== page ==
CEDAW’S ratification led to initiatives such as women police stations and women protection laws. But crimes against women did not stop, exposing the failure of society and the criminal justice system (CJS). Despite defined responsibilities, why did individuals, families, society and media fail to prevent CAW? Despite the state’s legal jurisdiction why is violence against women perceived as a family affair here? Prompt response to and reporting of CAW can move CJS wheels but because CAW is seen as a family affair, countless incidents go unreported.
Owing to a discrepancy in statistics, it’s hard to quantify CAW. For suicide, rape, murder and injury, medico-legal opinion has decisive weight but resource constraints, operational problems, social taboos and poor coordination hamper justice. MLOs delay reports and write them in isolation. Better coordination between investigators and MLOs will improve report quality. Completing medico-legal reports within a specific period reduces chances of manipulation; to improve coordination every district should have software accessible to authorised judges, prosecutors, doctors and SP investigation. Medical evidence is irrefutable. Timely medical examination helps justice. Availability of medical reports ensures that during investigation an FIR is not cancelled nor a compromise effected.
Honour killing is seen as an intra-family cultural practice; registered cases don’t depict real numbers. In rural areas cultural norms hinder FIR registration. Even if cases are registered, these are weak as circumstantial evidence is tampered with by families, while witnesses do not record their statements. Non-observance of medico-legal formalities and biased attitudes aids the accused. Often families portray honour killings as suicide or accidents.
Autopsy refusal creates complications. Delayed receipt of reports results in forwarding the case progress to courts without medico-legal opinion. Determining the age of the accused and victim, distinguishing between murder, suicide, and honour killing require better coordination between doctors and investigators.
Women pay the price of CJS flaws.
Where the victim’s parents are complainants, they depend on fabricated evidence provided by the husband or in-laws. Upon learning the facts, they may change their statement which is to the accused’s advantage. Cultural biases and CJS loopholes help the accused. Inexperienced investigators handle such cases casually and often actors within the CJS treat the accused with respect. Sensitising the actors is necessary.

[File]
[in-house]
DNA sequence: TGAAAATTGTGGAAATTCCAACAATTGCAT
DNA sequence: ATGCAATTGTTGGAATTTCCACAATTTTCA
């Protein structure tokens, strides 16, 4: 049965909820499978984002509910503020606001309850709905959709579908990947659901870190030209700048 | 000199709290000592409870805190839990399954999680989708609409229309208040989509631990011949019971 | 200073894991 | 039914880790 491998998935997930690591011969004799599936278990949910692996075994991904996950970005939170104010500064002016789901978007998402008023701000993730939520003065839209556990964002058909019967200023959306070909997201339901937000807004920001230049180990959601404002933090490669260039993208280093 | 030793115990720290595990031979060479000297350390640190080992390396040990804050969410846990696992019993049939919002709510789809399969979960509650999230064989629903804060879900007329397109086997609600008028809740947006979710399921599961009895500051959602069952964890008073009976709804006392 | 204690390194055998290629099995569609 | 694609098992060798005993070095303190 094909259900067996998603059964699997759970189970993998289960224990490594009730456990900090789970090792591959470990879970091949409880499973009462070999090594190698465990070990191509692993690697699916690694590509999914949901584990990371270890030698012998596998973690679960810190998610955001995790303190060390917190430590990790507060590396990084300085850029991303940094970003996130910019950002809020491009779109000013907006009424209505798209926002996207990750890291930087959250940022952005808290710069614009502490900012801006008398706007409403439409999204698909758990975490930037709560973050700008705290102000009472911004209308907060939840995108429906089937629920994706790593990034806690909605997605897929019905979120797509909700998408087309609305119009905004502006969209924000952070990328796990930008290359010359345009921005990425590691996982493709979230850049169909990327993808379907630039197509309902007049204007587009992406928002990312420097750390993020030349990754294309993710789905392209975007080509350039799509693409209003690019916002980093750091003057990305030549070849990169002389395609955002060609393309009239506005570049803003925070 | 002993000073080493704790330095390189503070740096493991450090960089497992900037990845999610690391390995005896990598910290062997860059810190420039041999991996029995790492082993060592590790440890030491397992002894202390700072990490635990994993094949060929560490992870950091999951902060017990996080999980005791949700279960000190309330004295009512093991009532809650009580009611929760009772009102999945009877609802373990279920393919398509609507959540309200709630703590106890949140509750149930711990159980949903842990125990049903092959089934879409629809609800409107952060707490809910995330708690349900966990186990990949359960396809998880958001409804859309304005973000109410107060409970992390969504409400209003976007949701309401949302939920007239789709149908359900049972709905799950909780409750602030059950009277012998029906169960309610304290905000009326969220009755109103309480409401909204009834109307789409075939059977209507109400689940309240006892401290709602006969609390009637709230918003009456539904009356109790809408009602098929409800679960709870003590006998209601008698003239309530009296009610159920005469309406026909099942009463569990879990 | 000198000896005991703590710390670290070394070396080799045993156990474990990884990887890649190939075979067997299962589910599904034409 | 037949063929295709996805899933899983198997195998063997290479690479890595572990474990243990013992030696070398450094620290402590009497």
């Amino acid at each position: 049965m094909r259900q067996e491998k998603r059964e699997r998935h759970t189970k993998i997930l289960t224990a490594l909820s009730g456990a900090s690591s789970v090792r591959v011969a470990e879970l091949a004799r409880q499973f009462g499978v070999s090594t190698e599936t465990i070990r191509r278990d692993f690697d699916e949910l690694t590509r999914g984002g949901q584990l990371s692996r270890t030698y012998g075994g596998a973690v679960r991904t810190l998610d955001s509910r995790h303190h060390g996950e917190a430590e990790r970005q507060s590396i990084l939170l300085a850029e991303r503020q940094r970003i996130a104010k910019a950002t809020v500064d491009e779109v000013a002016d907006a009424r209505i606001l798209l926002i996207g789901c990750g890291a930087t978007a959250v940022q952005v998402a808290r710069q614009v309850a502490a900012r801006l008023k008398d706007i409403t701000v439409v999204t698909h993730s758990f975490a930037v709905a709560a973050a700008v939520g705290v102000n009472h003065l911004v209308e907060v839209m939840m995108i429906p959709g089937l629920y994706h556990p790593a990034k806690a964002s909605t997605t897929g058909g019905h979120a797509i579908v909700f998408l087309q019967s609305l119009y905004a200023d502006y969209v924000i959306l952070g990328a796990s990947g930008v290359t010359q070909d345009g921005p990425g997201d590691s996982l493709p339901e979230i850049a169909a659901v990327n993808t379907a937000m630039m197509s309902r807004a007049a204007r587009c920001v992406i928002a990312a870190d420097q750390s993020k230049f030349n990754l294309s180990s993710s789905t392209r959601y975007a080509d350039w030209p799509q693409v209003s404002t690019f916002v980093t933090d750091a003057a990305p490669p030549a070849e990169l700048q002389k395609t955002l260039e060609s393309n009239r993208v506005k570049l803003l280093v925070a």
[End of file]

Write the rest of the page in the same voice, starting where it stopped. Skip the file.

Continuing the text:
Cultural barriers hinder male responders’ and investigators’ access to the crime scene. Witnesses and accused in the family do not cooperate and destroy evidence. Drafting FIRs in a casual language and not applying the law’s correct sections benefit the accused. Where the accused and complainant are from the same family, investigators face difficulties in attaching property under CrPc Section 88. Non-recovery of the weapon of offence and non-preservation of circumstantial evidence mars investigations. Communities must learn CAW is a criminal offence requiring instant reporting. Communication gaps between operations and investigation officers deprive investigators of access to the actual scene of occurrence. Hence, circumstantial evidence is usually tampered with.
A woman victim pays the price of CJS flaws. Out-of-court settlements negatively influence investigations. Since junior police officers are primarily from the rural areas, most have a stereotypical thinking about women. Though harassment has been elaborated on, its essence is yet to trickle down. For such minds, harassment may not be a crime. Understanding women protection laws isn’t possible without incorporating them in the police curriculum. There is a Gender Crimes Cell in the National Police Bureau but its effectiveness warrants a third-party audit. Plugging gaps between cases reported to the police and reported by media and NGOs is not possible without legal backup and institutional collaboration.
To advise the government on gender issues and standardisation, Article 160 of PO 2020 provides for a Police Management Board. But adoption of the Police Act, 1861, in Balochistan, KP Police Act, 2017, and the amended Sindh Police Order, 2019, omit the federal part in the police laws. Hence only Punjab’s police law contains the concept of PMB. Standardisation warrants the adoption of the original PO 2002. Dysfunctional public safety commissions and police complaint authorities compromise women’s interests. To improve prevention and conviction, in district criminal justice committees representatives from the health and social welfare departments must be co-opted. To cater to the needs of women, public safety funds must be used to improve police stations.
Improved prevention, response, simplification of reporting procedures, access to helplines, better linkages between police and shelters, quality of investigation, police training, allocation of resources and community empowerment will reduce CAW.
The writer is author of Pakistan: In Between Extremism and Peace.
Published in Dawn, April 3rd, 2021